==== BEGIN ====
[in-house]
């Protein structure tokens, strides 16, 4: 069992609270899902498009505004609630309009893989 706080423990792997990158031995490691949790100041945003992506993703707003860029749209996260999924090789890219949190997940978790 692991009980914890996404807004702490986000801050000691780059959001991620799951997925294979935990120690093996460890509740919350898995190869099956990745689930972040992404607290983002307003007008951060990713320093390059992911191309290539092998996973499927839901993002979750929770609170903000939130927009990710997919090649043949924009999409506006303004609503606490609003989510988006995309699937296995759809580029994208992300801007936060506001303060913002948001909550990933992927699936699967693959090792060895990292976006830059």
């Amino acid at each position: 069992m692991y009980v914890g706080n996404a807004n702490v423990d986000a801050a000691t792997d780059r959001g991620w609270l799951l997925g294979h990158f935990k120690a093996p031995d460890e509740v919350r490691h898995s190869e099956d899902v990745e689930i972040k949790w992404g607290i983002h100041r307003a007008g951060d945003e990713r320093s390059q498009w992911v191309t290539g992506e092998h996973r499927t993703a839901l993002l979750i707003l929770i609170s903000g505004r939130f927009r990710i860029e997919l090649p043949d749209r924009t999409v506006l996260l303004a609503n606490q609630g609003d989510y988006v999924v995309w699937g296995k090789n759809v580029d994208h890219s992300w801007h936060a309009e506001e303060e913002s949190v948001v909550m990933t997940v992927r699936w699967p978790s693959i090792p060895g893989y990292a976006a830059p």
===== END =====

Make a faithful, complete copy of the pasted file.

[in-house]
């Protein structure tokens, strides 16, 4: 069992609270899902498009505004609630309009893989 706080423990792997990158031995490691949790100041945003992506993703707003860029749209996260999924090789890219949190997940978790 692991009980914890996404807004702490986000801050000691780059959001991620799951997925294979935990120690093996460890509740919350898995190869099956990745689930972040992404607290983002307003007008951060990713320093390059992911191309290539092998996973499927839901993002979750929770609170903000939130927009990710997919090649043949924009999409506006303004609503606490609003989510988006995309699937296995759809580029994208992300801007936060506001303060913002948001909550990933992927699936699967693959090792060895990292976006830059």
């Amino acid at each position: 069992m692991y009980v914890g706080n996404a807004n702490v423990d986000a801050a000691t792997d780059r959001g991620w609270l799951l997925g294979h990158f935990k120690a093996p031995d460890e509740v919350r490691h898995s190869e099956d899902v990745e689930i972040k949790w992404g607290i983002h100041r307003a007008g951060d945003e990713r320093s390059q498009w992911v191309t290539g992506e092998h996973r499927t993703a839901l993002l979750i707003l929770i609170s903000g505004r939130f927009r990710i860029e997919l090649p043949d749209r924009t999409v506006l996260l303004a609503n606490q609630g609003d989510y988006v999924v995309w699937g296995k090789n759809v580029d994208h890219s992300w801007h936060a309009e506001e303060e913002s949190v948001v909550m990933t997940v992927r699936w699967p978790s693959i090792p060895g893989y990292a976006a830059p």